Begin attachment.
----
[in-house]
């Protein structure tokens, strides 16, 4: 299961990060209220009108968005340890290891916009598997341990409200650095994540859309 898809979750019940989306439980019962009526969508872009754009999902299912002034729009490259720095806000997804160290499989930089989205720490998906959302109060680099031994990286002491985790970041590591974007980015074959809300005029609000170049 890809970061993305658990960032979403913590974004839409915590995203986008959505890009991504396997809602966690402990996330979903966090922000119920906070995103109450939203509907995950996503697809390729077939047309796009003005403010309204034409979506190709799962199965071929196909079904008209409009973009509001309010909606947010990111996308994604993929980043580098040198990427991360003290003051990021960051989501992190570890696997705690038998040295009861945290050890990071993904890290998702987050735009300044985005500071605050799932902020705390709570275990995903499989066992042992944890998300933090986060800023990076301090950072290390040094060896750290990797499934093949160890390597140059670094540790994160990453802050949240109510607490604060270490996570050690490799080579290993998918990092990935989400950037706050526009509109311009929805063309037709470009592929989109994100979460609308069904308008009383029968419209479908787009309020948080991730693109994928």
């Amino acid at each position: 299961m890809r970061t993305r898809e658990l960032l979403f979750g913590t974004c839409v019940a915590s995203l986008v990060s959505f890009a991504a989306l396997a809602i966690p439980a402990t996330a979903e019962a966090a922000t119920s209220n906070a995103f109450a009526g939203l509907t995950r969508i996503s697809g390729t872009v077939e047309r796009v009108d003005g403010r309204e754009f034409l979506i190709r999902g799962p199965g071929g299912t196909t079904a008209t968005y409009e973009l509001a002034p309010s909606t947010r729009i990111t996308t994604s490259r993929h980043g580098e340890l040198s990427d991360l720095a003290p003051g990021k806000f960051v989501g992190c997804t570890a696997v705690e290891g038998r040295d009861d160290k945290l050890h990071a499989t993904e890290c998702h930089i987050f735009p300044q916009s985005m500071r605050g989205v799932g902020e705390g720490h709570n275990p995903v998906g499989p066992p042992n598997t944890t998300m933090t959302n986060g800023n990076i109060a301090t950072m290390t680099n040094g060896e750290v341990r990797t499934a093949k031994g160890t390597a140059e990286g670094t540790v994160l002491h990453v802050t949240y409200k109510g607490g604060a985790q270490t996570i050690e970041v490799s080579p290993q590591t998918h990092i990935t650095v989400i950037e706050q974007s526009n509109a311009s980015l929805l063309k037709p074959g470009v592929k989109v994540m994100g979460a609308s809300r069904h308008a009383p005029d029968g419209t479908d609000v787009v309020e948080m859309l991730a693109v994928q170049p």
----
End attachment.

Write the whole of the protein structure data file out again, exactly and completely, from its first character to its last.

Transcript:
[in-house]
């Protein structure tokens, strides 16, 4: 299961990060209220009108968005340890290891916009598997341990409200650095994540859309 898809979750019940989306439980019962009526969508872009754009999902299912002034729009490259720095806000997804160290499989930089989205720490998906959302109060680099031994990286002491985790970041590591974007980015074959809300005029609000170049 890809970061993305658990960032979403913590974004839409915590995203986008959505890009991504396997809602966690402990996330979903966090922000119920906070995103109450939203509907995950996503697809390729077939047309796009003005403010309204034409979506190709799962199965071929196909079904008209409009973009509001309010909606947010990111996308994604993929980043580098040198990427991360003290003051990021960051989501992190570890696997705690038998040295009861945290050890990071993904890290998702987050735009300044985005500071605050799932902020705390709570275990995903499989066992042992944890998300933090986060800023990076301090950072290390040094060896750290990797499934093949160890390597140059670094540790994160990453802050949240109510607490604060270490996570050690490799080579290993998918990092990935989400950037706050526009509109311009929805063309037709470009592929989109994100979460609308069904308008009383029968419209479908787009309020948080991730693109994928």
């Amino acid at each position: 299961m890809r970061t993305r898809e658990l960032l979403f979750g913590t974004c839409v019940a915590s995203l986008v990060s959505f890009a991504a989306l396997a809602i966690p439980a402990t996330a979903e019962a966090a922000t119920s209220n906070a995103f109450a009526g939203l509907t995950r969508i996503s697809g390729t872009v077939e047309r796009v009108d003005g403010r309204e754009f034409l979506i190709r999902g799962p199965g071929g299912t196909t079904a008209t968005y409009e973009l509001a002034p309010s909606t947010r729009i990111t996308t994604s490259r993929h980043g580098e340890l040198s990427d991360l720095a003290p003051g990021k806000f960051v989501g992190c997804t570890a696997v705690e290891g038998r040295d009861d160290k945290l050890h990071a499989t993904e890290c998702h930089i987050f735009p300044q916009s985005m500071r605050g989205v799932g902020e705390g720490h709570n275990p995903v998906g499989p066992p042992n598997t944890t998300m933090t959302n986060g800023n990076i109060a301090t950072m290390t680099n040094g060896e750290v341990r990797t499934a093949k031994g160890t390597a140059e990286g670094t540790v994160l002491h990453v802050t949240y409200k109510g607490g604060a985790q270490t996570i050690e970041v490799s080579p290993q590591t998918h990092i990935t650095v989400i950037e706050q974007s526009n509109a311009s980015l929805l063309k037709p074959g470009v592929k989109v994540m994100g979460a609308s809300r069904h308008a009383p005029d029968g419209t479908d609000v787009v309020e948080m859309l991730a693109v994928q170049p």